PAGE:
November 14 is World Diabetes Awareness Day, a holiday which means a lot to me because there are a number of diabetics in my family. Managing diabetes is a difficult, lifelong task exacerbated in many parts of the world by high cost of insulin and lack of access to health care.

Although diabetes used to be classified as “juvenile” and “adult-onset,” now it’s known as Type 1 and Type 2, both of which can occur at any age. It’s good to know signs and symptoms of diabetes, especially because they are easy to confuse with viral illness:

Diabetic protagonists are unusual in romance novels. I have added a tag for it (this tag only represents a diabetic main character; there are additional novels where the h/h is a caregiver for a child or parent with diabetes), but I don’t have many, and only a couple rise out of the B range.

Our reviewers recommended two different novels with diabetic main characters in our AAR Loves: Representation of Diabetes and Chronic Illness column.

Defender by Catherine Mann

Musician and Type 1 diabetic Chloe Nelson joined a USO tour to honor the soldier whose kidney Chloe received. She was not expecting a mysterious explosion on the ship taking her to perform in Turkey, nor a rescue by Captain Jimmy Gage. This romantic suspense novel is heavier on suspense than on romance, but Jimmy and Chloe are a great couple who refuse to let their mental and physical illnesses prevent them from trying to make a difference.

Will and Patrick Wake Up Married by Leta Blake and Alice Griffiths:

This is actually a seven-part serial that details the relationship between the handsome, ridiculously sweet Will – who, despite being the son of a mob boss, runs a charitable foundation – and Patrick, a brilliant neurosurgeon, who meets Will when he’s in the middle of a massive bender after his long-term boyfriend dumps him. It’s a funny, sexy romp of a story that isn’t without its deeper, darker moments and the two leads are terrific together.  Will is a type 1 diabetic, so the fact he’s an alcoholic is even more dangerous for him than it would be for most other people, and his diabetes features throughout the story as he has to test his blood and inject insulin regularly, watch what he eats and make sure he takes care of himself – which he doesn’t always do a very good job of. The romance is really well done as the couple goes from wanting to get divorced as soon as possible (there are Reasons they can’t do it straight away) to becoming friends and then more.  Because this was originally written as a serial, it’s possible to read a chunk at a time, but good luck with rationing it, because it’s really hard not to want to jump in to the next instalment right after finishing the current one!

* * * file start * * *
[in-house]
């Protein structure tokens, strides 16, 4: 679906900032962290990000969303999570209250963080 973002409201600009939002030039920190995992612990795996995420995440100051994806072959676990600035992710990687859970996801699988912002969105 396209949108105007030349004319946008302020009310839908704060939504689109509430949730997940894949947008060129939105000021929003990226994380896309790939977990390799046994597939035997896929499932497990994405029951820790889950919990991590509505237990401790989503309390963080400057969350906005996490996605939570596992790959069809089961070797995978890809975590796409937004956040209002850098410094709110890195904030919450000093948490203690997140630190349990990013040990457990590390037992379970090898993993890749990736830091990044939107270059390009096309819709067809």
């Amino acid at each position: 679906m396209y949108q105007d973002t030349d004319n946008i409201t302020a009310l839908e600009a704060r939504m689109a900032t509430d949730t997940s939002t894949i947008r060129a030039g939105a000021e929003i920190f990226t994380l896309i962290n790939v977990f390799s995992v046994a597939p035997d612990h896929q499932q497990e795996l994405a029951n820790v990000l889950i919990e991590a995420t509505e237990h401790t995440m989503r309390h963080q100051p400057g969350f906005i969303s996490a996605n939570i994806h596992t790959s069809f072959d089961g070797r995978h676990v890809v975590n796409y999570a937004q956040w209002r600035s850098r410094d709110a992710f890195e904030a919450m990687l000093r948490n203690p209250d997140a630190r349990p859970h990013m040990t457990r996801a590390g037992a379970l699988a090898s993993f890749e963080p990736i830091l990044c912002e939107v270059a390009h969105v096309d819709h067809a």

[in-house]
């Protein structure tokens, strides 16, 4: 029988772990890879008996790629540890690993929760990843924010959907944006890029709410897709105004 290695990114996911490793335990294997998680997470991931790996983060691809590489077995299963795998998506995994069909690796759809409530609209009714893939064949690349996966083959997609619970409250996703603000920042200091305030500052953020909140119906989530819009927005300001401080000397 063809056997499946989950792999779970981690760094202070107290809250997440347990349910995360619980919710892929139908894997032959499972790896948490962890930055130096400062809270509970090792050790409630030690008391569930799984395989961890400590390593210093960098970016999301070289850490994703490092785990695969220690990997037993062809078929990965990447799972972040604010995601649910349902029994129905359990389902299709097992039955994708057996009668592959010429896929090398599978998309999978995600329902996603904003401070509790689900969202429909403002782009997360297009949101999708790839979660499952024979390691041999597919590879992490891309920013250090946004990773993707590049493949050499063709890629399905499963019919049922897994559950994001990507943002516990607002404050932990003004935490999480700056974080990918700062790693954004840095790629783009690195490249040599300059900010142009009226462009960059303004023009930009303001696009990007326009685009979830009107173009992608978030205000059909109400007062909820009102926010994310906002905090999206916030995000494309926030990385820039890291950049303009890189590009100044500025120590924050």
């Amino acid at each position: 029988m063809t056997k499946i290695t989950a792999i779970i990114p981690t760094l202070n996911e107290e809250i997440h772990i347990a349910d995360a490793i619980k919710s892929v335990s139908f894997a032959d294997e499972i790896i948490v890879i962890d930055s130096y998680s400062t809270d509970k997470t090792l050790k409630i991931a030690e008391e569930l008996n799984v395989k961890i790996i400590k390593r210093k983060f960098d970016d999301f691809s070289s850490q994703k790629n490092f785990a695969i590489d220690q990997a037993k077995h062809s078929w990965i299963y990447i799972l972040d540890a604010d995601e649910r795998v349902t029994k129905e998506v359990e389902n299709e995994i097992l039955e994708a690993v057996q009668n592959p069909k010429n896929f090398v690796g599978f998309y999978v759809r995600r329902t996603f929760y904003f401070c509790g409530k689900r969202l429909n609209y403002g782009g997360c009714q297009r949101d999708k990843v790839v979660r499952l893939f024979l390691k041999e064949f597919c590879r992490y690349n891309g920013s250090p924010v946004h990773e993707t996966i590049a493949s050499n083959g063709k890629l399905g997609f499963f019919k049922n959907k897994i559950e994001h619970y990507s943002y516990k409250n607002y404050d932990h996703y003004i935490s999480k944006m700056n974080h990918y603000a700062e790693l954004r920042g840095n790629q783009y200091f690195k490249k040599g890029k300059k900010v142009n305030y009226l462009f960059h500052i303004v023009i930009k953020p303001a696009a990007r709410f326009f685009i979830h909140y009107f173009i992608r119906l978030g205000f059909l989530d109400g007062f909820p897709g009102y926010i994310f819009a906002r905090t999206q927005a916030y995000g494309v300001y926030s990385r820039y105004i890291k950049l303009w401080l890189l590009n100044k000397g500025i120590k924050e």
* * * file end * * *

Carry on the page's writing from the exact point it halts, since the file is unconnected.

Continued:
Additionally, our database has two B-or-higher diabetic stories:

Semi-Scripted by Amanda Heger

Marisol Gutierrez travels to the U.S. to pitch a nonprofit at a grant conference. Evan Abramson is a struggling actor who meets her on a Price Is Right-esque game show and helps her go viral. Marisol is diabetic, and our reviewer noted, “the process of checking her insulin is both central to who she is and a complete afterthought, in the way it would be for anyone who lives with diabetes.”

The Good Sister by Sally Hepworth (Note: this is a thriller, not a romance)

The Good Sister is about one of those symbiotic sibling relationships that is eerie and unhealthy to everyone but those who are participating in it.  Cheery Fern and controlled, sorrowful Rose are a single, breathing unit sometimes – they have been bound together since childhood by their mother’s apparent abuse, and by a secret that may or may not have branded Fern a murderer if it got out.

One disappointment? While I was searching our database for keywords “diabetes” or “diabetic,” I kept coming across sentences like this:

“Mostly the book is a diabetic’s nightmare.”

“I found myself rolling my eyes, grumbling about how unbelievable the story was, and looking for a place to lie down when I went into a diabetic coma.”

“the ending… should come complete with a warning for diabetics”

“The final chapter was so sickeningly sweet that I nearly fell into a diabetic coma.”

“It is all so loving and supportive and homey – I was afraid I’d have diabetes before the whole thing was over.”

Let’s not, okay? It’s neither kind nor medically accurate.

Here are a few other romances featuring protagonists with diabetes – although we haven’t reviewed them, so I can’t speak to their quality!

Do you know of any other romances starring diabetic protagonists? What about good books which may be outside the romance genre? Do you or a loved one have diabetes?

~ Caroline Russomanno

Caroline Russomanno
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I'm a history geek and educator, and I've lived in five different countries in North America, Asia, and Europe. In addition to the usual subgenres, I'm partial to YA, Sci-fi/Fantasy, and graphic novels. I love to cook.